tected" by the present city government
He is a low-baowed, vicious rascal who
is known and feared by every petty
thief, every footpad, every confidence
man, every burglar and every gambler
in Chicago. He keeps his women and is
constantly stupid with drink. He lives
in tho First ward of Chicago the busi
ness district of the city. He is known
to every citizen of Chicago because they
have been fighting him for years and
have only beaten him by the circum
stance that he ana the notorious Jliko
ilacDonald fell .out
Who 13 "William Fitzgerald? Ho is
"Black Bill" Fitzgerald. For many
years he wad tho partner of Alike Mac
Donald in all his career of nefarious
work. There is not a pulpit in Chicago
from which "Black Bill" has not been
denounced. One year ago last spring
ho ran for assessor in the South town
and though other Demociats wcro
elected, "Black Bill" was too much for
the people to stomach.
"What does Debs mean by accepting
bail from these men? Are they his
friends? Does he not know that the
world judges men from the company
they keep? Does he not realize that by
accepting the aid of these city outlaws
he is insultiug every one of his fol
lowers? How does it come that Debs is on such
terms of intimacy with these two men
that they wili come forward with bail?
In this connection the story of Debs'
term at Dwight, his temporary cure of
drunkenness and his subsequent back
sliding does not sound well.
It is also announced that Clarence
Darrow is to defend Debs. Who is Dar
row? Personally, theie is not a more
moral man in Chicago.
But DaiTOw is an outspoken Anarchist
and no paity has the couarge to nomi
nate him for any position. His political
feelings are dangerous. He is a politi
cal champion of Governor Altgeld who
is nothing more tnau an Anarchist
Debs has imbutd most of lib followers
with the idea that he is houest and
patriotic What does he mean by train
ing with theo people.
Perhaps the mot indignant citizen in
tho country is E. V. Debs. His career,
so briliiautly bep:un a fortnight ago,
ends in his arrest anl finds him, bap and
baggage, in the hands of the federal
court During his brief reign ho has is
sued his orders and fulminated his plans
to mi awe-struck world the dictator of
his union and the legulator of the com
meice of tho country. It has been a
brief campaign of parade and strut He
has, no doubt, felt the swelling en
thusiasm of greatness thrust upon him,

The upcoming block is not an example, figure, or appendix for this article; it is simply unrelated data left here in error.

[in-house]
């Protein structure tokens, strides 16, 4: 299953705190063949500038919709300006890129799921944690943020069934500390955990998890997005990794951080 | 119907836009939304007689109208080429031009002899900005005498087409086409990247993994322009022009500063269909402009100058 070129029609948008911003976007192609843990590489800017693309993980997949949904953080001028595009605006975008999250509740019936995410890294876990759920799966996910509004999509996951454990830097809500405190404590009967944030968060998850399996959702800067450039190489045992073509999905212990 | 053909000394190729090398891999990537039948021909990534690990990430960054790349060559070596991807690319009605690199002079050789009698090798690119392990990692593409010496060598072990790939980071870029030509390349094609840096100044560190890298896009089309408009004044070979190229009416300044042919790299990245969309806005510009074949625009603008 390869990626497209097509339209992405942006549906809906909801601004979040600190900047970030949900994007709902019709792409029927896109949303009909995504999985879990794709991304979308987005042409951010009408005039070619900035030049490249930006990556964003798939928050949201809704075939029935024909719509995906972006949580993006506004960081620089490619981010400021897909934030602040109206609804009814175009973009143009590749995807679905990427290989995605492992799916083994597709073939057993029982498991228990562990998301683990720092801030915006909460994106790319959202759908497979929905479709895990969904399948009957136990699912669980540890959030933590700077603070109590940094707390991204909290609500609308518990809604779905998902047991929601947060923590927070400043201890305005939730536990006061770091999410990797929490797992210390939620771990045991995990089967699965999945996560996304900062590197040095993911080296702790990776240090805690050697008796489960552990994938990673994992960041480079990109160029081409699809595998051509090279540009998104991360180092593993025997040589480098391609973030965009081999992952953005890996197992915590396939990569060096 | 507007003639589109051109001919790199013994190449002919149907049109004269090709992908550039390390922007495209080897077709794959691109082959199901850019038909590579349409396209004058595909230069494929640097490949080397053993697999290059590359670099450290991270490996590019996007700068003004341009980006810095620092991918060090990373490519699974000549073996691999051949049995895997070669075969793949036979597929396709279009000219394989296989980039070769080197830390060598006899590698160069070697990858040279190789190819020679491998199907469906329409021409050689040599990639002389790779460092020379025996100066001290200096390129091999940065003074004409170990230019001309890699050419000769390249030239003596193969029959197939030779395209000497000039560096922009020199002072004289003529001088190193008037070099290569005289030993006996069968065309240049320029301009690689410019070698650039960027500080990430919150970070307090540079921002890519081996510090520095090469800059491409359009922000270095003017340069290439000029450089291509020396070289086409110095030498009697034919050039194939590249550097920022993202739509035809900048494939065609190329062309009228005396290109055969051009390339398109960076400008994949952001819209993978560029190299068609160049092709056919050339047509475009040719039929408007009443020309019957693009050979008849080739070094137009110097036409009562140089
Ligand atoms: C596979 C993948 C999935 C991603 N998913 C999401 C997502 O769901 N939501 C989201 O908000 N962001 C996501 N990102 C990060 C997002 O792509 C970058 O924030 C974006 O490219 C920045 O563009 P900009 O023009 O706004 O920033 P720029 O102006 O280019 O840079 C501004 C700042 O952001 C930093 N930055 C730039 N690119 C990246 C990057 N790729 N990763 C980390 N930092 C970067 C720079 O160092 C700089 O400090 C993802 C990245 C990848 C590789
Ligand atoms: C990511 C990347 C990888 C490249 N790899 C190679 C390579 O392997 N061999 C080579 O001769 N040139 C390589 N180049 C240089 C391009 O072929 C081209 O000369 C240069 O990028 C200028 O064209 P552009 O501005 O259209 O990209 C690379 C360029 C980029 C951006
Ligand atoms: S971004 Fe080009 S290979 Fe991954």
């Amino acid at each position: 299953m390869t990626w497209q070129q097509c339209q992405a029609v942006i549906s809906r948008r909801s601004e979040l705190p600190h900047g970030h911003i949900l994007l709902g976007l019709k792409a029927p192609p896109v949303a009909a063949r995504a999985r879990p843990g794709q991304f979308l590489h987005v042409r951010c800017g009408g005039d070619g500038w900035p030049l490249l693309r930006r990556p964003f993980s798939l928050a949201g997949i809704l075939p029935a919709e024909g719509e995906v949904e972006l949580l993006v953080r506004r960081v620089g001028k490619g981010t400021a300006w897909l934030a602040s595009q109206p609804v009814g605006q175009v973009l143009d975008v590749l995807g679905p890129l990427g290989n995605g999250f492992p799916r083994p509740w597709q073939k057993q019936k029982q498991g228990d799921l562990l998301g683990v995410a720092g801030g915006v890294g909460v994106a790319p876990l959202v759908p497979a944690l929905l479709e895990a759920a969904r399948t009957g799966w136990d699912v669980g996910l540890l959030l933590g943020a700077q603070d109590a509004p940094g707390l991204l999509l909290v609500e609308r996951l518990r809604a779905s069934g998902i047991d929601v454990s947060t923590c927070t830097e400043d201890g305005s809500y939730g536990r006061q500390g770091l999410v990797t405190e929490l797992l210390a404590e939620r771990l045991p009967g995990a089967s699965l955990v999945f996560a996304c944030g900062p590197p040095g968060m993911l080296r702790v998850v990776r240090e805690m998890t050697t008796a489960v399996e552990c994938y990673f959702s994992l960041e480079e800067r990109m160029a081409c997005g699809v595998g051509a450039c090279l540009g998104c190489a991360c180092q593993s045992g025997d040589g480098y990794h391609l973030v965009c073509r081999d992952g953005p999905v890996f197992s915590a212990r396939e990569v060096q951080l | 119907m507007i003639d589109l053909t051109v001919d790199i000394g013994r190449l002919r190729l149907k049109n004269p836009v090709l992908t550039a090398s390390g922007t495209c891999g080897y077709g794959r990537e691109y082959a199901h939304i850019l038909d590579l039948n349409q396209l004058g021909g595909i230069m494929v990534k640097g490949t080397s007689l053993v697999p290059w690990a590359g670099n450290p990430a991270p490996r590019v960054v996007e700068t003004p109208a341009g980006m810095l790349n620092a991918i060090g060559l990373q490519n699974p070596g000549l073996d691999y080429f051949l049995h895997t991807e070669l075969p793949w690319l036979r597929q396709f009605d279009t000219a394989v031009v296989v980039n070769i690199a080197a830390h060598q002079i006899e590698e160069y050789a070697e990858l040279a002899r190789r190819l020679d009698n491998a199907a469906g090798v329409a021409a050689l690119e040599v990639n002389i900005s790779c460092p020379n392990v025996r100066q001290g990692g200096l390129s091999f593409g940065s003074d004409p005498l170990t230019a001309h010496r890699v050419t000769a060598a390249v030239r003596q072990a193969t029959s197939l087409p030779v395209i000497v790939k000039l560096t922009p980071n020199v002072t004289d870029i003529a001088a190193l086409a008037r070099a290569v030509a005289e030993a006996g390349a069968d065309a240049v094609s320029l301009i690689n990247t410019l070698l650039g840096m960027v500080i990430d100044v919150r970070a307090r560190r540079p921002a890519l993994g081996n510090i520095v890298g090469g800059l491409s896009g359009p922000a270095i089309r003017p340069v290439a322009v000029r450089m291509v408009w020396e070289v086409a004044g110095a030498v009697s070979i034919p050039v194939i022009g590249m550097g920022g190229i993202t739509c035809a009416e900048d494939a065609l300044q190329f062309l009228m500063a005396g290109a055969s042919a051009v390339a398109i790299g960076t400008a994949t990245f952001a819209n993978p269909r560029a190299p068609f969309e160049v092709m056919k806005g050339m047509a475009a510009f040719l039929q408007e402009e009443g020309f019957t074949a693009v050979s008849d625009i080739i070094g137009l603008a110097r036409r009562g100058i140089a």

bur, like the effervescent things of this
world, he went up with a pop phiz and
came down with a dull thud. Had w
exercised the precaution to put two
thoughts together he would have dis
counted the fatal results of stop
ling the Untud Slates mail. H
must have known that it im
perilled the interests of evsnbody
Even th members of his own ord-'r
mut eat, and lie Luew, if 1m? knowbaay
tlnir, that a few days' stoppage ot
freights would cut off cupplies and en
danger thehvs of thousand?. Grammy
tluit labor lias a grievance, and thai
there are wrongs to be righted. Mr. Debt
has chosen the most idiotic aud un-American
means of redress possible. If he
gets through with it, and out of it, with
out a term in prison lie u ill be in luck.
In the brief space of ten days he hss
scaled the Alps of greatness, met Irs
"Waterloo, and will now retire to his St.
Helena to touud up his place in history.
In his solitude he will recall that he and
a large majority of his followers cast
their votes for the party iu
power the parly which capitulates with
the trusts and combines, the party
whose policy has parahzed tho in
dustries of the country. He wi 1 com
pare the dates and contrast the indus
trial conditions of Grover Cleveland's
administration with those of its ptede
cessors. He will see how the millions
of wage earners were reduced from in
dependence and thrift to penury and
want. He may even aiscern that the
pariy cry of reform was a hollow sham,
aud that the change for which ho and
his followers voted has been of wide
spread di aster to the millions of labor
ing people. The encroachments of
organized capiial must be stopped, but
Debs plan is not the way to do it
The Knight of the Knife and Bullet,
who assassinated the mayor of Chicago.
is out of luck. If his iauwers had but
permitted justice to have its wa', Pren
dergast would have been hung montli3
ago with the eyes of the world centered
upon tho spectacle of his taking off.
His execution and crime would have
been the talk of a day. But in delaying
justice he has eclipsed his last opportun